When the history of climate activism is considered, Rachel Carson's book, Silent Spring may be regarded as one of the earliest examples documenting the harmful effects of pesticides on the environment and on human health. It became a bestseller and sparked public concern about the widespread use of pesticides in agriculture and other industries. Carson's book was groundbreaking as it challenged the prevailing belief of the time, that pesticides were safe for humans and the environment. Silent Spring played a key role in the development of the modern environmental movement and led to the establishment of new environmental regulations and laws.



In addition to individual efforts, international and domestic institutions hold one of the most crucial roles in tackling climate change through policymaking. The Intergovernmental Panel on Climate Change (IPCC) is a scientific body established by the United Nations Environment Programme (UNEP) and the World Meteorological Organization (WMO) in 1988 to provide policymakers with scientific information on climate change, its impacts, and options for adaptation and mitigation. Although these political institutions and bodies seem to be slow compared to the individual steps taken, they play one of the most important roles in creating a collective response against climate change.



Another example is The United Nations Framework Convention on Climate Change (UNFCCC) which is a global environmental treaty adopted in 1992. The objective of the treaty is to stabilize greenhouse gas concentrations in the atmosphere at a level that would prevent dangerous anthropogenic interference with the climate system. The UNFCCC is overseen by the Conference of the Parties (COP), which is the supreme decision-making body of the Convention. The COP meets annually to review progress made in implementing the Convention and to negotiate and adopt decisions and resolutions on various issues related to climate change. The next COP, COP28, will be held in Dubai. However, again, these conferences have been criticized by activist circles, journalists, and also from the academia, for being ineffective and slow to respond.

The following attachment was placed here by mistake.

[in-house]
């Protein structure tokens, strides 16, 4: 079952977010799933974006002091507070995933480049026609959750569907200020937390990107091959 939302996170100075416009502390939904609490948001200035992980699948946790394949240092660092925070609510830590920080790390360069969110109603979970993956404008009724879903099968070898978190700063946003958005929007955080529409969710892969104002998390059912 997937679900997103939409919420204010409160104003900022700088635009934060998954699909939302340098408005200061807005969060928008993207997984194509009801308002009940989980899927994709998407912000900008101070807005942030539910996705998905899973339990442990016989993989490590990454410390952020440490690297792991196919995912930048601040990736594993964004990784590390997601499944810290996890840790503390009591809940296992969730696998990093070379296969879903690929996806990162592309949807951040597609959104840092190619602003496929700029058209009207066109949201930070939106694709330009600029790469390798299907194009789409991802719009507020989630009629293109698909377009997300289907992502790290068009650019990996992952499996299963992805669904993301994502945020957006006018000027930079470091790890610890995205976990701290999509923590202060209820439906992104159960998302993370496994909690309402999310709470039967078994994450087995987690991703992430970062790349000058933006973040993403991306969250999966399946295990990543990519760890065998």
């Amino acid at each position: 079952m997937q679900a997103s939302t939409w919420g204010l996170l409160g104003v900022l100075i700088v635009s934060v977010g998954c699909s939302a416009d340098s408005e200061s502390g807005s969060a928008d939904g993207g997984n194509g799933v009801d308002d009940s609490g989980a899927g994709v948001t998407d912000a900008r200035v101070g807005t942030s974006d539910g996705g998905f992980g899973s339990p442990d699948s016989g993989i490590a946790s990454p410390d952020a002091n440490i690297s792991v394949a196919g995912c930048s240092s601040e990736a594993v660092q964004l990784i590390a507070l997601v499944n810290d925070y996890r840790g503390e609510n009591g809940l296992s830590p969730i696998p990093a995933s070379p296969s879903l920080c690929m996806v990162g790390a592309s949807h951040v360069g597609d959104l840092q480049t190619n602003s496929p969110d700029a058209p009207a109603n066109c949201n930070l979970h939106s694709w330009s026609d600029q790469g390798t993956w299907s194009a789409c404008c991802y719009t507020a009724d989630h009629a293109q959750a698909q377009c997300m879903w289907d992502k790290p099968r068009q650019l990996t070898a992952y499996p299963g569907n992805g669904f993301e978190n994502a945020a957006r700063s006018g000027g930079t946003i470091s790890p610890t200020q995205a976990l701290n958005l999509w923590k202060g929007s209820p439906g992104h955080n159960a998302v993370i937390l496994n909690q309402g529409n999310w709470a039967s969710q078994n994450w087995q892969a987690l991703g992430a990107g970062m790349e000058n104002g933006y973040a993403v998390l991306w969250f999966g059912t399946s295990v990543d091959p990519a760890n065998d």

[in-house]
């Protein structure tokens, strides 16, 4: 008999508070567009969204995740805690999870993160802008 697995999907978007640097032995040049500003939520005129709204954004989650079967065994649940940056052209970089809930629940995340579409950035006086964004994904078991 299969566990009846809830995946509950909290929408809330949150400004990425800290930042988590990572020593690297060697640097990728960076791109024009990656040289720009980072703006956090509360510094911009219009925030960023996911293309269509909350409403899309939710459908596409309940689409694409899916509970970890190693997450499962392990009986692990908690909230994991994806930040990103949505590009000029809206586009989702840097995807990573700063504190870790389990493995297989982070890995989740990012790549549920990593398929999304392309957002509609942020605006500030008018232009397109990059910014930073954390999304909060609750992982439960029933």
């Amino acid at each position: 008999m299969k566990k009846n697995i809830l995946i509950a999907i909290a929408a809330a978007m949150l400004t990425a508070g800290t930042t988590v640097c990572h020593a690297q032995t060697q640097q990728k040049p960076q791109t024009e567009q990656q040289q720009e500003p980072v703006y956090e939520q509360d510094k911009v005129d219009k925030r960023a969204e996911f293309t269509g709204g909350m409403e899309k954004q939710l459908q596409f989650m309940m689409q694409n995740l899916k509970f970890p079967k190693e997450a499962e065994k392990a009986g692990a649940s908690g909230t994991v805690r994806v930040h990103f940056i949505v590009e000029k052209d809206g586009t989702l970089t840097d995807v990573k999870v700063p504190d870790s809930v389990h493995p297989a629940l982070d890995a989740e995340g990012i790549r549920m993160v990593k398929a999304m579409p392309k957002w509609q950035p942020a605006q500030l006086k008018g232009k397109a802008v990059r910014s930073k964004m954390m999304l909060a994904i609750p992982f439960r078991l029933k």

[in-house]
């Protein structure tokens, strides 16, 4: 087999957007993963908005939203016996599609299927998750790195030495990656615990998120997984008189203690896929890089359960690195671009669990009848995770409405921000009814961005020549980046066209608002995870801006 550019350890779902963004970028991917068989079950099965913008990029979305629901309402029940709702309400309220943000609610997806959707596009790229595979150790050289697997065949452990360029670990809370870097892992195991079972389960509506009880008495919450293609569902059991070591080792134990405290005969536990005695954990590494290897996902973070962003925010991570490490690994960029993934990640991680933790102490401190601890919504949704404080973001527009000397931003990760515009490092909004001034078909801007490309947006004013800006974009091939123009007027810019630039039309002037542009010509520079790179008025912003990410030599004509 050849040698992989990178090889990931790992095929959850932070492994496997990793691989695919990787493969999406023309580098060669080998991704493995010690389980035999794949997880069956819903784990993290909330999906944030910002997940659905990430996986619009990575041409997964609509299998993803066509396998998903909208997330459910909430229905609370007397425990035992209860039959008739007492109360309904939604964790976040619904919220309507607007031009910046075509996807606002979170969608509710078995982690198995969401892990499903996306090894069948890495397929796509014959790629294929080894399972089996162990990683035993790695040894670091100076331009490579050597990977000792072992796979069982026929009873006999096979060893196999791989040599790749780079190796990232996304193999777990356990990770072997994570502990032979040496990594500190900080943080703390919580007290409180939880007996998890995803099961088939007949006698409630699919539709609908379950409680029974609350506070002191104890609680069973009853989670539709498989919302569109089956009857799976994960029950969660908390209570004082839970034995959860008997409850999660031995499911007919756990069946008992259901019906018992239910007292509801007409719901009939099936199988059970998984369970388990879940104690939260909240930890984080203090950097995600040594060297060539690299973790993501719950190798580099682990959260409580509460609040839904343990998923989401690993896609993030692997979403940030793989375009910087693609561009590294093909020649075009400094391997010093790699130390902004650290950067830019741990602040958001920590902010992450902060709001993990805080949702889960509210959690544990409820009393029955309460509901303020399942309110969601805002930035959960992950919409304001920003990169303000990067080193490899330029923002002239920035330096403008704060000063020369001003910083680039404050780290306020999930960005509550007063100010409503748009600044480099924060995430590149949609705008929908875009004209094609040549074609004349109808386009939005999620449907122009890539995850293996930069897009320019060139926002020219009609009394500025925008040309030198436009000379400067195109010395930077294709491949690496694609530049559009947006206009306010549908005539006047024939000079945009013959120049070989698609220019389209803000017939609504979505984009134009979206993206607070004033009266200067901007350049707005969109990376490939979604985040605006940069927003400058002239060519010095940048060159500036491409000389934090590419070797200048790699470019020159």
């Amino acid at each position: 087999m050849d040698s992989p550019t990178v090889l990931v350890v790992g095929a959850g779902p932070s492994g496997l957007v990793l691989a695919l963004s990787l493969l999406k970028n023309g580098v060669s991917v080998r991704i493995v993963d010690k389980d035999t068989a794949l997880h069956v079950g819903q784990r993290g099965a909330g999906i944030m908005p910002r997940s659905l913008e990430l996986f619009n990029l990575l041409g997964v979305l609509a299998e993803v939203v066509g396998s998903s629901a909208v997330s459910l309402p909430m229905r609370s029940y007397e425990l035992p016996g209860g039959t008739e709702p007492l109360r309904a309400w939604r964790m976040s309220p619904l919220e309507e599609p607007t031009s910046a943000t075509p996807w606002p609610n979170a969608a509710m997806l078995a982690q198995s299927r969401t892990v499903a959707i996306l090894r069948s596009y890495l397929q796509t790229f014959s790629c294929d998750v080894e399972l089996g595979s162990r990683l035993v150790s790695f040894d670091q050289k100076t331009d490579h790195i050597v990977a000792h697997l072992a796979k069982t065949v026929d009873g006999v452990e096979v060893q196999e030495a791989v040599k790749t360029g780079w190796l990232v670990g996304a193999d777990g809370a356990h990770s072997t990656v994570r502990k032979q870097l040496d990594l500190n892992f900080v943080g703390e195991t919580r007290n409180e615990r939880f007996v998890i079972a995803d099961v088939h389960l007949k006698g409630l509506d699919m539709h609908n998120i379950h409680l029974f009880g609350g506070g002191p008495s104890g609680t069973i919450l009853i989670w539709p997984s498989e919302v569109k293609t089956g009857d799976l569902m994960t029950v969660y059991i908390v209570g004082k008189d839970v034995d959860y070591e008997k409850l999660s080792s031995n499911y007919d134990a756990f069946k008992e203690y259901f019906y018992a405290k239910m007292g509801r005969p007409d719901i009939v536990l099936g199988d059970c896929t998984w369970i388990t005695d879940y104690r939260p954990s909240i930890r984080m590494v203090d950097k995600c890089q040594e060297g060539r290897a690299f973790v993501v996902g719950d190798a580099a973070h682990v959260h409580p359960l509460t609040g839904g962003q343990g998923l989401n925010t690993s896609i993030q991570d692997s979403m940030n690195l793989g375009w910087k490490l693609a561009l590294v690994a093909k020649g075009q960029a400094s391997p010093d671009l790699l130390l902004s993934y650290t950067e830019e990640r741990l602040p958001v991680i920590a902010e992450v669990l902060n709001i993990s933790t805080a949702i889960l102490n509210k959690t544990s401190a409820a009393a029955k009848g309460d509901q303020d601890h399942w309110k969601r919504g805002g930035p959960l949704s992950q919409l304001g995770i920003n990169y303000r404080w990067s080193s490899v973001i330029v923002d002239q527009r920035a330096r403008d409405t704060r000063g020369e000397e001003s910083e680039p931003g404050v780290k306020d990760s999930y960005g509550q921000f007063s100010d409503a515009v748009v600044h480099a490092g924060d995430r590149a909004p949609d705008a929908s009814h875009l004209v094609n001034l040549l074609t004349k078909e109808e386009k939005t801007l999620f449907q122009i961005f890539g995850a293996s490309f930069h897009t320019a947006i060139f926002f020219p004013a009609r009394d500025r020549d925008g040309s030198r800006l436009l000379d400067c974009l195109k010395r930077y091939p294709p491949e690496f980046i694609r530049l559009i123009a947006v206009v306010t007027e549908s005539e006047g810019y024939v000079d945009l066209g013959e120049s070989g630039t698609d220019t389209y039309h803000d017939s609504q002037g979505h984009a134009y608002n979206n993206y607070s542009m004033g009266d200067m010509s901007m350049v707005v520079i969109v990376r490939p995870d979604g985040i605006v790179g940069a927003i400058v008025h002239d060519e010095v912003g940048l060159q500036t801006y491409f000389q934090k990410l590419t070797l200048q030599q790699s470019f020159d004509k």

Climate activism today is increasing its influence among young people by taking on different forms and spreading day by day. A recent example where soup was thrown on a Van Gogh painting, featured on the agenda and was widely criticized. Although some circles disapproved of such a statement and argue that activist circles are becoming increasingly violent, on the other side of the coin, there are young people who are concerned about their future and want to emphasize the importance of the climate crisis, as being those affected by the problem, not the cause of it. These ‘extreme’ acts are the manifestation of such frustrations by these young activists.

Youth activism is crucial in coping with the possible negative consequences of climate change. Young people can bring a fresh perspective to the issue, tend to have a strong sense of urgency, and are often at the forefront of social and environmental movements. They are more vulnerable to the impacts of climate change and have a stake in the future, which motivates them to take action and demand solutions. By raising awareness, mobilizing others, and driving change at the local, national, and global levels, young activists can help to create momentum for climate action and push for the systemic changes that are necessary to mitigate the negative consequences of climate change. Their engagement and activism are essential in building a more sustainable and equitable future for all. Taking part in climate action starts with learning more about it. Everyone can be a part of the action, both on the local and on the global level. Just checking the links above and learning more about the local actions taking place within your community can lead you to your very first step of being a part of the global climate movement.


Written by Elif Karaeğemen

Edited by Christine Nanteza

 

Elif Karaeğemen is a second year Human Rights and Multilevel Governance Masters student at the University of Padova. Obtained an undergraduate degree in Political Science and International Relations from the Izmir University of Economics. Founded the start-up Citizen’s Budget and volunteered at Izmir Refugee Women Council.